During this time, an opportunity came to join the Go team at Google. I had a hard time even believing it was happening. Here was a team whose members I’ve looked up to since I first started programming and using UNIX as a teenager. I’m still nervous at times talking to many of the people on the team. I worried that I wasn’t up to the level of everyone else on the team. I even felt guilty thinking that I shouldn’t be paid to do what I’ve spent the last few years doing in my spare time.
I struggled with the decision, probably much more than I should have. I had a moment of clarity which put everything in perspective. This happened at GopherCon, the largest Go conference, while I was at the dinner for the speakers and volunteers. As I looked around the room I saw so many people who I genuinely admire and love. It put everything in perspective about what really matters in life. I knew that happiness comes from doing things you love with people you love. I realized that I couldn’t take any other role because it would mean leaving this community family I had become a part of. I love Go. I love the Go community. I love open source. If I have an opportunity to take a position that not only combines those three, but also enables me to support them I had to take it.
I have a fairly unique role on the Go team. To my knowledge, it’s the first of its kind at Google. My entire objective is to make the Go user and developer experience phenomenal. As someone who writes widely used libraries and applications and has led teams at companies developing with Go, I’ll bring a unique perspective to the Go team about Go usage outside Google.
In many ways, this role is similar to the unique roles I played previously at MongoDB and Docker, where I was responsible for developer experience and open source. All three of these roles incorporate elements of product management, user/developer experience, advocacy, branding and messaging, engineering, management, business development, and strategy.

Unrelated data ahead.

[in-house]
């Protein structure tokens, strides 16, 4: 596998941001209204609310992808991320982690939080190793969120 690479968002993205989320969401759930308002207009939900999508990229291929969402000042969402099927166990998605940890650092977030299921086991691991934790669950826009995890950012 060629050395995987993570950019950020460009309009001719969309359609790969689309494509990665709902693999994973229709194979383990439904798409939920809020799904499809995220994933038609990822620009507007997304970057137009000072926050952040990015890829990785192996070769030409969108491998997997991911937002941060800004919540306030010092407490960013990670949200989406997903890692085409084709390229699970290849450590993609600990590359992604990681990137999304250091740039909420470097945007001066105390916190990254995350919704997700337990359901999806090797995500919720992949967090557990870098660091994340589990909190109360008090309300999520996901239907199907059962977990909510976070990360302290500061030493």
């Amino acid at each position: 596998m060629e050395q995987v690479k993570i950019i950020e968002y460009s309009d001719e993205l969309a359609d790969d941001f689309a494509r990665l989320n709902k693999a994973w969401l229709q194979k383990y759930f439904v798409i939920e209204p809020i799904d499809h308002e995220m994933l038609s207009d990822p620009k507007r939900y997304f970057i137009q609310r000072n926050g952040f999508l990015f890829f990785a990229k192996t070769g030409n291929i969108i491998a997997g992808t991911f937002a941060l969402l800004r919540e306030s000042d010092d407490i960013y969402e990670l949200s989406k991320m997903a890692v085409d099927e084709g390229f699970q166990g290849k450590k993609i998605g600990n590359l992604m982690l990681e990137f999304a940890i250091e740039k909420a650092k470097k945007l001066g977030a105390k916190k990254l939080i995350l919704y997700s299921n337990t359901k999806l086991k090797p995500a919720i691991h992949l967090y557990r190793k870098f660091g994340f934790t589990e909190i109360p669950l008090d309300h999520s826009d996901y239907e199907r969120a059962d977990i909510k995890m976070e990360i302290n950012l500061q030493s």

Some things I’ll be responsible for include:
- Refining the Go developer experience for beginners and experts alike
- Creating educational resources for Go adoption and best practices.
- Defining/refining tooling, websites, etc.
- Refining the Go contributor experience (std lib, tools, compiler, etc.).
- Increasing the collaboration and communication between the Go team and the community.
- Gathering data and feedback from enterprises, users, developers, integrators and provide insights to the Go team.
- Supporting the community by working with them to define processes, make connections, and organize.
- Establishing partnerships with different vendors, products, organizations and enterprises to propel Go’s adoption, ecosystem, and usage
I Need Your Help
Of all the things I’ll be doing, listening is the most important aspect of my role.
I want to hear from you. If you have ideas or feedback, no matter how crazy or silly, big or small, email me. I’d love to hear from you!
Some questions I need your help to answer:
- What is missing from the Go ecosystem?
- What needs do you have that Go isn’t satisfying?
- What should the Go community be doing that it isn’t today?
- What questions do you have about Go?
- How can the Go project better support you?
- Where would you like to be more involved?
Finally, a huge thank you to everyone in the Go and open source communities. A special thank you to @gniemeyer for introducing me to Go and patiently mentoring me through my first project and @bepsays for taking on an extra load on Hugo and my other projects as my illness prevented me from actively participating.
I feel extremely fortunate to be able to do what I love. I am in the debt of the giants that have gone before me and created all the languages, tools, books, and ideas that make it possible for me to be in this role. I believe strongly that the only way to pay back that debt is to pay it forward and create a better experience, a stronger ecosystem and a welcoming community which we can only do together. I look forward to working with all of you in this new role!